Solar tariffs are the fastest growing jobs in the United States


The Trump administration on Monday imposing tariffs on imported solar panels (and washing machines, though not paying much attention) appears to be a direct blow to America’s fastest-growing job offer: a solar PV installer.

Prior to the tariff announcement, the U.S. Bureau of Labor Statistics’s “Solar Photovoltaic Installer” job will grow by 105%, the highest rate of growth for all U.S. jobs over the next decade. The Solar Energy Industries Association estimates that the U.S. solar industry will lose 23,000 U.S. jobs this year.

So why set a tariff and exert pressure on these growing middle class jobs?
The United States installed about 7,000 MW of solar energy in 2017, with the vast majority (about 80%) using imported panels. Trump’s order to relinquish the tariffs on the first 2,500 megawatts of solar panels, then tariffs over 30%. That is only the first year tariffs fell 5% to 15% in 4 years, and then disappear. This is also the same time frame that the Solar Investment Tax Credit (ITC) disappears.

Tariffs apply only to modules, accounting for about 20-30% of the total installed cost of utility-scale solar systems and about 12% of residential systems. According to two graphs from the National Renewable Energy Laboratory (NREL), the module cost for all PV departments is around US $ 0.35 / W, so a 30% tariff in the first year will increase the cost of all types of equipment by 0.11 USD / W or so.
The end result is that a utility-scale project costs about 10% more than it does now, while a residential system costs 6% to 7% more.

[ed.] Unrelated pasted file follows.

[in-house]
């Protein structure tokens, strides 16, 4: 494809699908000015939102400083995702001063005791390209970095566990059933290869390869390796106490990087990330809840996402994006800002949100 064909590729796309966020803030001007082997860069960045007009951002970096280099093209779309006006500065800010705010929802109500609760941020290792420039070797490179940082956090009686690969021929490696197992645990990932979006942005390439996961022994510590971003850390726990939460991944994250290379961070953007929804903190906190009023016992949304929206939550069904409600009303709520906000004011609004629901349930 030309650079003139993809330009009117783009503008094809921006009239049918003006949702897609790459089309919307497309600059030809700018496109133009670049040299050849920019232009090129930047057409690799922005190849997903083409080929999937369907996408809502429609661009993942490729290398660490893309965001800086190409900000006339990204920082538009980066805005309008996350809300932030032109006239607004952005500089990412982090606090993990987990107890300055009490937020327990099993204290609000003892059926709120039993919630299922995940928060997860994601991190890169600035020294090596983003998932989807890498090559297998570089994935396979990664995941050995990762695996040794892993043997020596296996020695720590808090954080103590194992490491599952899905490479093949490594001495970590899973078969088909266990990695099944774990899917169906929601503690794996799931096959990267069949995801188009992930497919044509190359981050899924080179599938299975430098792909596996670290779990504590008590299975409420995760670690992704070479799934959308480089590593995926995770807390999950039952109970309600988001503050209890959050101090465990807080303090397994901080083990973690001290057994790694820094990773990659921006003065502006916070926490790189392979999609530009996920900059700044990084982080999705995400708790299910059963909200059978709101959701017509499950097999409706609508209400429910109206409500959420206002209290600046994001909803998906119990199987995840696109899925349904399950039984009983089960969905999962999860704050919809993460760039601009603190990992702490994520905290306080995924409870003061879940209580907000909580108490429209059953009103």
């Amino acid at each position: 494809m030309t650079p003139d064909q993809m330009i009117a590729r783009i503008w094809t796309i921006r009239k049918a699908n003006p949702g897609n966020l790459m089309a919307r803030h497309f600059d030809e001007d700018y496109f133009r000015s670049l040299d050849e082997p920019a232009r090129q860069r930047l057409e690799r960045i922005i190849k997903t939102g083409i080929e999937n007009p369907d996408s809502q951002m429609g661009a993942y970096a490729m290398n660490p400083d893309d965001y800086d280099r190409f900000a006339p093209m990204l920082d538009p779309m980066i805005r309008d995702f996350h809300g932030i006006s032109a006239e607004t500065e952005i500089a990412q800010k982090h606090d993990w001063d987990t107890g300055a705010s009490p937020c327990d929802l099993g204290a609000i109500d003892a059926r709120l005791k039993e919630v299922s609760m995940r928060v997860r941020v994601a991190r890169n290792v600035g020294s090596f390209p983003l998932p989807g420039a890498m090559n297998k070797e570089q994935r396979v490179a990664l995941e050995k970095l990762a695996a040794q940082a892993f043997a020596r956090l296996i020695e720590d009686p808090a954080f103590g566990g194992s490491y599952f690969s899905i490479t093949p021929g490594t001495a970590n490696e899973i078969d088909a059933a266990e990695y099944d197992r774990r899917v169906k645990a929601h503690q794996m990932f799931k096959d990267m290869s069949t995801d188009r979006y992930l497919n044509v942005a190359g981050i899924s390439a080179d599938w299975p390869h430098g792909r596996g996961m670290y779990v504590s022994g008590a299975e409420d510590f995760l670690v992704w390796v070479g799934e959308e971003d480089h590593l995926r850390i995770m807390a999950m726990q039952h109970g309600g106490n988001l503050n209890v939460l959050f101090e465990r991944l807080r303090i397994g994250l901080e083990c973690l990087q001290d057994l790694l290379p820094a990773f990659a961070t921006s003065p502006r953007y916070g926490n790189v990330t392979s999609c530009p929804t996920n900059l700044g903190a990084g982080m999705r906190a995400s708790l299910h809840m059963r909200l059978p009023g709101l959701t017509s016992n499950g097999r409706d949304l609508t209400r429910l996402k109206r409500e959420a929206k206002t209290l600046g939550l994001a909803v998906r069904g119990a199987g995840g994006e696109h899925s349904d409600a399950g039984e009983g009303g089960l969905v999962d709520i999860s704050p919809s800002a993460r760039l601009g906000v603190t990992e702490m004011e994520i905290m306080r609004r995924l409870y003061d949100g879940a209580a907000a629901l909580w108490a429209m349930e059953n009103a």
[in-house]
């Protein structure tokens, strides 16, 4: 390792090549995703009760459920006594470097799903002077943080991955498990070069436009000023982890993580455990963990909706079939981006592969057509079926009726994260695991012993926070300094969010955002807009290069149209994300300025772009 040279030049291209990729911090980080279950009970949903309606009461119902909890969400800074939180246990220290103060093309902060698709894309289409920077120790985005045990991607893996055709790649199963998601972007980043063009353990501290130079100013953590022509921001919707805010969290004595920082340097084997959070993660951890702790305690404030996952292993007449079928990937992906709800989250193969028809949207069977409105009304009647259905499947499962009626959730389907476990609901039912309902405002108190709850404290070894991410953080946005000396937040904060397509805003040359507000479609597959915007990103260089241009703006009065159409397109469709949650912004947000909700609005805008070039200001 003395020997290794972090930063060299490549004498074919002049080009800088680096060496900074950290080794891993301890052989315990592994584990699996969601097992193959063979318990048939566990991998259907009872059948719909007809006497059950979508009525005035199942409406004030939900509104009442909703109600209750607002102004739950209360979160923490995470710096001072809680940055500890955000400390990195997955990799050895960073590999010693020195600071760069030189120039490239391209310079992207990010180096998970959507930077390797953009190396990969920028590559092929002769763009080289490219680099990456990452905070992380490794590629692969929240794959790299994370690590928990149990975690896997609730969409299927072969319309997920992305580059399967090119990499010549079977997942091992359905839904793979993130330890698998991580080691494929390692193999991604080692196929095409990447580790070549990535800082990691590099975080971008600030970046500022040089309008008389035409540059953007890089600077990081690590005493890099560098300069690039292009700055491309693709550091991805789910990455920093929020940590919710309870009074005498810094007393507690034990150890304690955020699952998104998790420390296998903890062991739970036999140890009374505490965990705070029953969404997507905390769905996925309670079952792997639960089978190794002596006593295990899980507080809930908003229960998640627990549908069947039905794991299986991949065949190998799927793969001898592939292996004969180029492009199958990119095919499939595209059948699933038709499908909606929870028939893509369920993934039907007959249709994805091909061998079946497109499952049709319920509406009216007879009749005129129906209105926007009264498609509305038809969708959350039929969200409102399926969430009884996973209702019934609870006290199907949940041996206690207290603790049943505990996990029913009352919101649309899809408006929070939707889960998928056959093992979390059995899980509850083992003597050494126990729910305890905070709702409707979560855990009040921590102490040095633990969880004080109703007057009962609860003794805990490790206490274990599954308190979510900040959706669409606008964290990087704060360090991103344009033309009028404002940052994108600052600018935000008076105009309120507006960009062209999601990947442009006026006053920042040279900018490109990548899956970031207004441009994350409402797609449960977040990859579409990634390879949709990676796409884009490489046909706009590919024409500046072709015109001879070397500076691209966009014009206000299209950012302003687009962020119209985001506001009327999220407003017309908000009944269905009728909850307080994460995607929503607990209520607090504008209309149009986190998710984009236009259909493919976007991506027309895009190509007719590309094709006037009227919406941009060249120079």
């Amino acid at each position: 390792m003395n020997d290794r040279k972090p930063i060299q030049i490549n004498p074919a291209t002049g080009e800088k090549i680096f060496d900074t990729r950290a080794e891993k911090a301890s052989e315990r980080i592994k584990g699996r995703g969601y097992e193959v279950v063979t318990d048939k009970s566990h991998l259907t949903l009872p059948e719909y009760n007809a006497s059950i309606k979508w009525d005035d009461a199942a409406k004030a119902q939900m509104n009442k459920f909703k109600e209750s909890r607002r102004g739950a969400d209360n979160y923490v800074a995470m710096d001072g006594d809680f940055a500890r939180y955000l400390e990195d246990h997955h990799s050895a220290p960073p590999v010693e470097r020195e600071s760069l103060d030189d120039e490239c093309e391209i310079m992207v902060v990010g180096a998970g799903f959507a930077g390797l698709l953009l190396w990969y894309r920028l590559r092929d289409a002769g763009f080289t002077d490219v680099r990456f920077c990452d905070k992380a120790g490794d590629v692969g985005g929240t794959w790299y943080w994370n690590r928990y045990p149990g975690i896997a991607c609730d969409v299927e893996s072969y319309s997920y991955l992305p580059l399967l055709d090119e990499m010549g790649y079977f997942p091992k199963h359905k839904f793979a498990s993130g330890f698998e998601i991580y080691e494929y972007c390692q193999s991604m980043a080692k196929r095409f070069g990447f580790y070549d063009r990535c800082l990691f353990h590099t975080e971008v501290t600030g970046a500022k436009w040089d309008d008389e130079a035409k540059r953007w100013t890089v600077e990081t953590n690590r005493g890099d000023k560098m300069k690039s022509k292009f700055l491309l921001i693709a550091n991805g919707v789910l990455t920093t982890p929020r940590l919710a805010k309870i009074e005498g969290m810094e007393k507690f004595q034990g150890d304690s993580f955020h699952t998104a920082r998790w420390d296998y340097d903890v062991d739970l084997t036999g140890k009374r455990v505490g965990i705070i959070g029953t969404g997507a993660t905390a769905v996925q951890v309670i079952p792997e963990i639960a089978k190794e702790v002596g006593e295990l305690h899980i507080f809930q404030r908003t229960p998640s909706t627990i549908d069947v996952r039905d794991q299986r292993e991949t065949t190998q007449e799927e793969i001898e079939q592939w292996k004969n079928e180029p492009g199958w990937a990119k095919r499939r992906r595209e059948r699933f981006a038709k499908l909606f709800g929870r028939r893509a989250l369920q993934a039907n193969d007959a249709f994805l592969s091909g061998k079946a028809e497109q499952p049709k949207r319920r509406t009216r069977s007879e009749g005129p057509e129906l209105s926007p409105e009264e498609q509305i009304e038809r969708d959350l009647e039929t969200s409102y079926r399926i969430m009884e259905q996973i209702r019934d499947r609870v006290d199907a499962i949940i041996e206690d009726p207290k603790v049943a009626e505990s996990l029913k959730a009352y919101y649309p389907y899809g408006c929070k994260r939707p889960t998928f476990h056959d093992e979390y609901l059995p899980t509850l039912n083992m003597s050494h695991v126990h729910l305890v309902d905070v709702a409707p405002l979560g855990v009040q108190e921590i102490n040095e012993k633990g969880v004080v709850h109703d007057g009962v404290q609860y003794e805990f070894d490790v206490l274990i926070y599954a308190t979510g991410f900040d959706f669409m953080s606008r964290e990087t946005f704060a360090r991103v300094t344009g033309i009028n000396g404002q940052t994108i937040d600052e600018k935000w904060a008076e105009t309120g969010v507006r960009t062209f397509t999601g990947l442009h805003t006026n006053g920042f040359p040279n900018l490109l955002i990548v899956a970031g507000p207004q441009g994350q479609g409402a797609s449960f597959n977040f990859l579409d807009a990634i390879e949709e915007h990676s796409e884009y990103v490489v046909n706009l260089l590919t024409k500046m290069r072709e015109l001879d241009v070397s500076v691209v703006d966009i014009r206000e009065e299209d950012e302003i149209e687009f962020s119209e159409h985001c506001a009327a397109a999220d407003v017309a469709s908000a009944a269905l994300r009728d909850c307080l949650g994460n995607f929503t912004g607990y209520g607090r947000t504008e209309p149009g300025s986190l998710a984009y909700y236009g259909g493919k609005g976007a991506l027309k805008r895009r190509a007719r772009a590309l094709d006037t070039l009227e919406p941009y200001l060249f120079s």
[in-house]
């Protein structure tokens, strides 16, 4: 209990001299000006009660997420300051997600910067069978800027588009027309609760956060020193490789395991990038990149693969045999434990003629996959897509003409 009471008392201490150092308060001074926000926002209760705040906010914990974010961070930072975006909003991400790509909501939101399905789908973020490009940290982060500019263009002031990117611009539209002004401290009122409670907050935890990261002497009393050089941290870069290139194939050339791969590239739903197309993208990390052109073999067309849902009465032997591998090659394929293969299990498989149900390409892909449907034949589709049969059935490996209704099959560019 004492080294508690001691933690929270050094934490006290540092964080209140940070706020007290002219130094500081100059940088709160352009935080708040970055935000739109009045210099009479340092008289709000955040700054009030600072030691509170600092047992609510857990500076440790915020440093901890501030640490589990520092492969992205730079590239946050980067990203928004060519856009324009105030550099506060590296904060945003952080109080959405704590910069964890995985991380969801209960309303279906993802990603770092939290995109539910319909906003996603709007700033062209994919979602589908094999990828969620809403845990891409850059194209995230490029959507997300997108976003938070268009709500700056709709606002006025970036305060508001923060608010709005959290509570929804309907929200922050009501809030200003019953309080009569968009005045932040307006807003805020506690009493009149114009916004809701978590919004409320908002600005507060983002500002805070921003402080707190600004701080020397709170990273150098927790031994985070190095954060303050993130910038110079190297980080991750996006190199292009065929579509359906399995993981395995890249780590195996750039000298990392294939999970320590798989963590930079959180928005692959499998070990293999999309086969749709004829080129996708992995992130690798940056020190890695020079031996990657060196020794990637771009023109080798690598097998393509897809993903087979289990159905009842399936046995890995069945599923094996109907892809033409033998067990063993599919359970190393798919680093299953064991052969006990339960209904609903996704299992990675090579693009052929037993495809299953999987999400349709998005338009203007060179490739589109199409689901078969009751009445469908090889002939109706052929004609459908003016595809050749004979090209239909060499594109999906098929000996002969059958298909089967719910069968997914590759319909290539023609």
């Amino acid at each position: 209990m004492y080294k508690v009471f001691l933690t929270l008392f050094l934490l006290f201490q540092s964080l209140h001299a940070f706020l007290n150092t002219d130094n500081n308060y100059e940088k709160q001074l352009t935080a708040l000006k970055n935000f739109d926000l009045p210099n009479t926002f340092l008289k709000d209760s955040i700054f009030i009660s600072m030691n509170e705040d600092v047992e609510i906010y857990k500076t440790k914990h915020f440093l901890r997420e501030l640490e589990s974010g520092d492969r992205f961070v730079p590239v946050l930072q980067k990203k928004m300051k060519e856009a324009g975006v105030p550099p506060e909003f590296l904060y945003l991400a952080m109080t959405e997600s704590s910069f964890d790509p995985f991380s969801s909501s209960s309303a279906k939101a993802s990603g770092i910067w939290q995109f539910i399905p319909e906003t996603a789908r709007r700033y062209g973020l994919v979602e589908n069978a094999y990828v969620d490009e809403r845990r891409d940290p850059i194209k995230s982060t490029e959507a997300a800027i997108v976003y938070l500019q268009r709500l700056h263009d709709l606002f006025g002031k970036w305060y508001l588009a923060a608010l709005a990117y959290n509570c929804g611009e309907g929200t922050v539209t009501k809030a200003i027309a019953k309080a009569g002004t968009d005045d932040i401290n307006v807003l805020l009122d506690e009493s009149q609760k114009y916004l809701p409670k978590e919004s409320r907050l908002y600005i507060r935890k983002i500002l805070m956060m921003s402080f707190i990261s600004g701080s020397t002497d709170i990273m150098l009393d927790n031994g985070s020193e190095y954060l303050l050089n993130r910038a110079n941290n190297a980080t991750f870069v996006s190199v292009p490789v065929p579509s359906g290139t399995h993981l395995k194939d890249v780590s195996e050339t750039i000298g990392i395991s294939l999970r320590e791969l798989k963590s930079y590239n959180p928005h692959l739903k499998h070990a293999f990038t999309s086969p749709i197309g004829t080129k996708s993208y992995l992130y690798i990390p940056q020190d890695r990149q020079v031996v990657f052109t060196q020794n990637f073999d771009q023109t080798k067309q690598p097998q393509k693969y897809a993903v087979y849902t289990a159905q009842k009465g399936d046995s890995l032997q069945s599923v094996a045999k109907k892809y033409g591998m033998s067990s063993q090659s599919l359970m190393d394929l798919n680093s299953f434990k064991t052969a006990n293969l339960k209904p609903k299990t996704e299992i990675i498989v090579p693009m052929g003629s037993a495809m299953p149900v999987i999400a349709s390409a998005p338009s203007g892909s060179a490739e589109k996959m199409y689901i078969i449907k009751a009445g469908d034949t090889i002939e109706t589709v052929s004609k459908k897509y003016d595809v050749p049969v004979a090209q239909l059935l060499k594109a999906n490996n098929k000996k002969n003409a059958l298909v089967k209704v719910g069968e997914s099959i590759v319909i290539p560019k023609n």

These duties are not as severe as the ones initially applied by Suniva and SolarWorld. GTM Research estimates that they could reduce the amount of solar power in the United States between 2018 and 2022 by about 8%, or about 5,000MW.

Tax rates vary with tax laws and may make it difficult for solar to obtain the necessary financing. While it seems to me that it is difficult to object to lower corporate tax rates, changes in tax law may also reduce taxes that can be used to offset solar tax credits. The basic eclipse tax (BEAT), though not so bad, may still limit some investors’ appetite for solar tax credit. In fact, some solar projects were shelved and awaiting the verdict.

Curiously, the kind of protectionism shown by the imposition of such tariffs is a typical example of Republican politics, which is often thought of as taxing consumers.

Although this was done under the guise of supporting the manufacturing industry in the United States, it did not set any meaningful domestic manufacturing industry in four years.

From a political point of view, the Trump administration’s decision to impose tariffs on solar modules is interesting because, while solar does not support many long-term jobs, it does create significant short-term employment. If Trump hopes to secure credit for one of the fastest-growing job markets in the next three years, he should act to accelerate solar rather than brake.


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